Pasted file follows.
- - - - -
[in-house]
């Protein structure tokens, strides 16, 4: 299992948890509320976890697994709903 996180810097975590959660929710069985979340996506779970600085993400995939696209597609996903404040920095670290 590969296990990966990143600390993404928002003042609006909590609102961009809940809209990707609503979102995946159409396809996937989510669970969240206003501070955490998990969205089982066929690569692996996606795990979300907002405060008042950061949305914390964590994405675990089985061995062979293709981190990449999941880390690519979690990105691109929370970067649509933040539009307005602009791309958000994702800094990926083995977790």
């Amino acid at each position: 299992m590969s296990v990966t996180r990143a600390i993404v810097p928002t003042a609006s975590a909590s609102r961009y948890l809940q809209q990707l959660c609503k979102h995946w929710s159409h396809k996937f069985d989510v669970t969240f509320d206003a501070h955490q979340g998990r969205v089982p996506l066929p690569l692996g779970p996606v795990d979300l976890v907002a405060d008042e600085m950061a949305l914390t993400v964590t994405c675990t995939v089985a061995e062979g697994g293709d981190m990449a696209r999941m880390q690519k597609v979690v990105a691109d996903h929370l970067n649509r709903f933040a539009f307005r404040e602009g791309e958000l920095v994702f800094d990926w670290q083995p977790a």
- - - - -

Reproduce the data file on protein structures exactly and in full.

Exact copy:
[in-house]
């Protein structure tokens, strides 16, 4: 299992948890509320976890697994709903 996180810097975590959660929710069985979340996506779970600085993400995939696209597609996903404040920095670290 590969296990990966990143600390993404928002003042609006909590609102961009809940809209990707609503979102995946159409396809996937989510669970969240206003501070955490998990969205089982066929690569692996996606795990979300907002405060008042950061949305914390964590994405675990089985061995062979293709981190990449999941880390690519979690990105691109929370970067649509933040539009307005602009791309958000994702800094990926083995977790």
């Amino acid at each position: 299992m590969s296990v990966t996180r990143a600390i993404v810097p928002t003042a609006s975590a909590s609102r961009y948890l809940q809209q990707l959660c609503k979102h995946w929710s159409h396809k996937f069985d989510v669970t969240f509320d206003a501070h955490q979340g998990r969205v089982p996506l066929p690569l692996g779970p996606v795990d979300l976890v907002a405060d008042e600085m950061a949305l914390t993400v964590t994405c675990t995939v089985a061995e062979g697994g293709d981190m990449a696209r999941m880390q690519k597609v979690v990105a691109d996903h929370l970067n649509r709903f933040a539009f307005r404040e602009g791309e958000l920095v994702f800094d990926w670290q083995p977790a």